Barhite: Toledo library closes more than usual this winterWritten by Brandi Barhite | Associate Editor | email@example.com
During this record-breaking winter, I often want to (or do) complain about the snow and the frigid temperatures.
On Feb. 17, I was really cranky on my nightly commute as the expressway came to a crawl in the right-hand lane and semis dangerously whizzed by in the left.
I was like, “Is it really snowing again?”
But then I reminded myself that I am lucky that I have a reliable car that travels well in ice and snow.
I am lucky that I will come home to a house that I can afford to heat.
I am lucky that my husband can clear the driveway with a snow blower and shovel when my car gets stuck.
It makes me worry about those who aren’t so lucky: those who are cold, those who are worried about their heating bill and those who rely on warm places that close during bad weather.
As Toledo inches closer and closer to record snowfall, the closures are adding up. In my 35 years, I have never seen so many shutdowns, especially when it comes to places that usually remain open: The mall. The bank. Fast-food restaurants. Churches. Health clinics.
In particular, it made me think about the library. The Toledo-Lucas County Public Library closed a total of five days this year, which is unheard of in recent winters.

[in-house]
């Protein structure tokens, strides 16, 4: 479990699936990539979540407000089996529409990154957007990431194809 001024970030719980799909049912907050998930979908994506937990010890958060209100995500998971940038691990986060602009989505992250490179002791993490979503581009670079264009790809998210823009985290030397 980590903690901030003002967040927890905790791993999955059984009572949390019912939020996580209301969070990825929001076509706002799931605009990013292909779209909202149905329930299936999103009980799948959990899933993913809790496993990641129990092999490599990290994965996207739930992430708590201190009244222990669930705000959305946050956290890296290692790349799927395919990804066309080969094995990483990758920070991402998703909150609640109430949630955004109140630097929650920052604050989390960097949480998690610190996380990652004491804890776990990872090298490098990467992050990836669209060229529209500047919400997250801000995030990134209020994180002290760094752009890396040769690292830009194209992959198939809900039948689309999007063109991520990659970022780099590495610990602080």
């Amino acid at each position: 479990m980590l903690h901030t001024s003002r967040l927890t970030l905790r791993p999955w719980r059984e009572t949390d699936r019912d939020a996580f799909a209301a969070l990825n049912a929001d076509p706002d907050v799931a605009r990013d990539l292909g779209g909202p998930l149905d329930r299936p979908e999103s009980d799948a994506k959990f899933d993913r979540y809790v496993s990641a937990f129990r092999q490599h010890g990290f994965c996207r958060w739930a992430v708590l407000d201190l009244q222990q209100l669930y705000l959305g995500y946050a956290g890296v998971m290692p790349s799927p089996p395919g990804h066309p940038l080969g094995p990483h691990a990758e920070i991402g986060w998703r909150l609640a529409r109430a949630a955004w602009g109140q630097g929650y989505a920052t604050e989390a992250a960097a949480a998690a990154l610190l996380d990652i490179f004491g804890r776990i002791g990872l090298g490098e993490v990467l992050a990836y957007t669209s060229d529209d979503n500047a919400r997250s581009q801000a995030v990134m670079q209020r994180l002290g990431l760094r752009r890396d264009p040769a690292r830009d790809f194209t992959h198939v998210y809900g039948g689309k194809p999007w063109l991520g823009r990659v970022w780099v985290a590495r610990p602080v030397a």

The library closed two hours early in February 2007 and then the following day it closed to the public for a full day due to a Level 3 snow emergency. The same thing happened in 2011.
What is the library’s policy? So many times people will use the Toledo-Lucas County Public Library and its branches as a refuge to get warm – and a place to use the computers to look for jobs, network and pay bills. Many of us take for granted our ability to get online at home. I know I shamefully complained about the Internet being slow during one bone-chilling day.
Charlie Oswanski, library facilities superintendent, and Meg Delaney, main library manager, said both snow emergency levels and temperatures are used to make a decision.
The library’s policy is to close if a Level 3 snow emergency has been issued, they said in an email. A Level 3 means roadways are closed to nonemergency personnel.
The library will also consider closing at a Level 2 if it looks like a Level 3 might be declared.
“During this winter, our concerns over weather conditions have been up compared to previous years. Normally, we don’t have to worry about sustained, frigid temperatures with high winds and record snow levels,” they said.
Making the decision to close, stay open or close early is taken seriously. Safety is the priority.
The library looks at how the city, county, schools and universities are proceeding. It also evaluates the walkways and parking areas near the main library and its branches.
The other concern is keeping the library buildings warm enough. Most aren’t designed to keep up when temperatures dip so far below zero, Oswanski and Delaney said.
But like many other public buildings, the library staff knows people come in for warmth and shelter, as well as Internet access and help with homework. The library wants to stay open – and will – when the weather cooperates.
Let’s hope Mother Nature gets the memo.
Brandi Barhite is community ombudsman for Toledo Free Press. She can be reached at firstname.lastname@example.org.